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Friday, 15 June, 2001, 19:08 GMT 20:08 UK
Abortion - the Irish Question
BBC reporter Karen Allen
Health correspondent Karen Allen explores the abortion question
Changes to strict laws on abortion have been debated this week, both in Northern Ireland and the Irish Republic.

Whilst family planning groups in the north won the right for a judicial review of abortion practices, a Dutch floating abortion clinic sailed up the Liffey into Dublin on Friday, with the initial intention of carrying out abortions offshore.

Though the two events were not linked, they have focussed world attention on what remains a highly charged issue.

BBC Health Correspondent Karen Allen looks at the issues.

What are the rules?

The 1967 Abortion Act does not apply in Northern Ireland - there is an acceptance that in some circumstances terminations can go ahead, but there is confusion over precisely what the criteria are - and that is what is behind the current legal challenge.

Family planning groups claim too much is being left to doctors' discretion with some believing only foetal abnormality qualifies a woman to end a pregnancy and others that rape does.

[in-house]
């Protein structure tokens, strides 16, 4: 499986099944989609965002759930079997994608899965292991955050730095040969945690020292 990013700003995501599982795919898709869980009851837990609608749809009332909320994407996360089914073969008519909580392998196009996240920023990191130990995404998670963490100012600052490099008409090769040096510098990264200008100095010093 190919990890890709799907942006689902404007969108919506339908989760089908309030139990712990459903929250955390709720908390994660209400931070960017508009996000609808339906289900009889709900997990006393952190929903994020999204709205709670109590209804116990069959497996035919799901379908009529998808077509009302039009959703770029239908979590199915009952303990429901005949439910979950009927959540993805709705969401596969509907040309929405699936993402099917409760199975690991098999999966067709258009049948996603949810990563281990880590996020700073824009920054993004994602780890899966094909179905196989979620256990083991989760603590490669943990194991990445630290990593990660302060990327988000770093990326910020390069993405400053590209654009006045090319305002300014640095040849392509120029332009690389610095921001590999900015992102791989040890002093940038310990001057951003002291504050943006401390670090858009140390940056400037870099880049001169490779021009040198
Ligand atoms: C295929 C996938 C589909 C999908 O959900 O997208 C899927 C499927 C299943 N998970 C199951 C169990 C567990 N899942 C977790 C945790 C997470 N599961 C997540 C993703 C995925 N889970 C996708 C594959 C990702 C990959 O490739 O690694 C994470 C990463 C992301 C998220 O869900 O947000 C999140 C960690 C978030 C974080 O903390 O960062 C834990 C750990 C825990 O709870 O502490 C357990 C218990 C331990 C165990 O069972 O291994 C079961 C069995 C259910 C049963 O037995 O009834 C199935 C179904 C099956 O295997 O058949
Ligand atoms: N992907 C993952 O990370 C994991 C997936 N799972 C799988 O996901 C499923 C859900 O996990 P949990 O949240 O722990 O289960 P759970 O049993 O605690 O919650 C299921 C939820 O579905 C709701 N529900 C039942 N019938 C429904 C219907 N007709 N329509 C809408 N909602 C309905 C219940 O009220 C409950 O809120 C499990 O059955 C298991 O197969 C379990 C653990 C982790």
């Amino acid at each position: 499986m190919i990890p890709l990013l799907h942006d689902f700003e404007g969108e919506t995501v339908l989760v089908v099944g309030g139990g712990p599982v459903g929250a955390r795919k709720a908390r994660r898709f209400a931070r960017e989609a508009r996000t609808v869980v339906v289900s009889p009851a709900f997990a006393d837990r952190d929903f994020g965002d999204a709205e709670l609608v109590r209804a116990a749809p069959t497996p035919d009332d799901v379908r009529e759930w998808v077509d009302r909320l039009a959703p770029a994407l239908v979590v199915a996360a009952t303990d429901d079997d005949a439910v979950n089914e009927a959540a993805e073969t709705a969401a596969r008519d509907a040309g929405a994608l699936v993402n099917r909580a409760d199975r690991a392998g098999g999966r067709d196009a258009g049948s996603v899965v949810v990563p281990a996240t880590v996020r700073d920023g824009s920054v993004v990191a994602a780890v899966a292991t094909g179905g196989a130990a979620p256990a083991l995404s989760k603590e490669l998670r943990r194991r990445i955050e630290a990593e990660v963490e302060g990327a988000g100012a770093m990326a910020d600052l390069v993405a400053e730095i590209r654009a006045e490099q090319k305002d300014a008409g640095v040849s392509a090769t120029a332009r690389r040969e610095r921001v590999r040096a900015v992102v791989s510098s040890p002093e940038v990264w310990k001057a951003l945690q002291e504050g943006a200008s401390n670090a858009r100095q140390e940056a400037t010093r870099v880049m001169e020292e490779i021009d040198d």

Women's groups are calling on the health department to issue clear guidelines so all women have equal access to the service.

Whether they will get this depends on the outcome of the judicial review.

In the Irish Republic it appears more clear cut though recent court cases have allowed for exceptions.

Performing an abortion on Irish soil would contravene its constitution, but a woman does have the right to travel abroad to seek treatment and the right to access information about abortion.

But a Supreme Court judgement in 1992 made the position ambiguous.

Known as the X case it upheld the right of a 14-year-old girl, threatening to commit suicide, to have an abortion.

Now the Irish Republic's medical council is considering new guidelines on abortion - whether they should go ahead in circumstances where there is a real and substantial risk to the life of the mother.

Abortion refugees

Tight controls on abortion have led to what has been dubbed "abortion refugees", the thousands of women who travel to England for treatment they can not get at home.

Figures suggest that more than 8,000 women come from both sides of the Irish border each year.

Almost always these visits are shrouded in secrecy, prompting concerns from health agencies that they will not seek help back at home afterwards should something go wrong.

Critics accuse both governments of simply exporting the problem.

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15 Jun 01 | Europe
No abortions on 'abortion ship'
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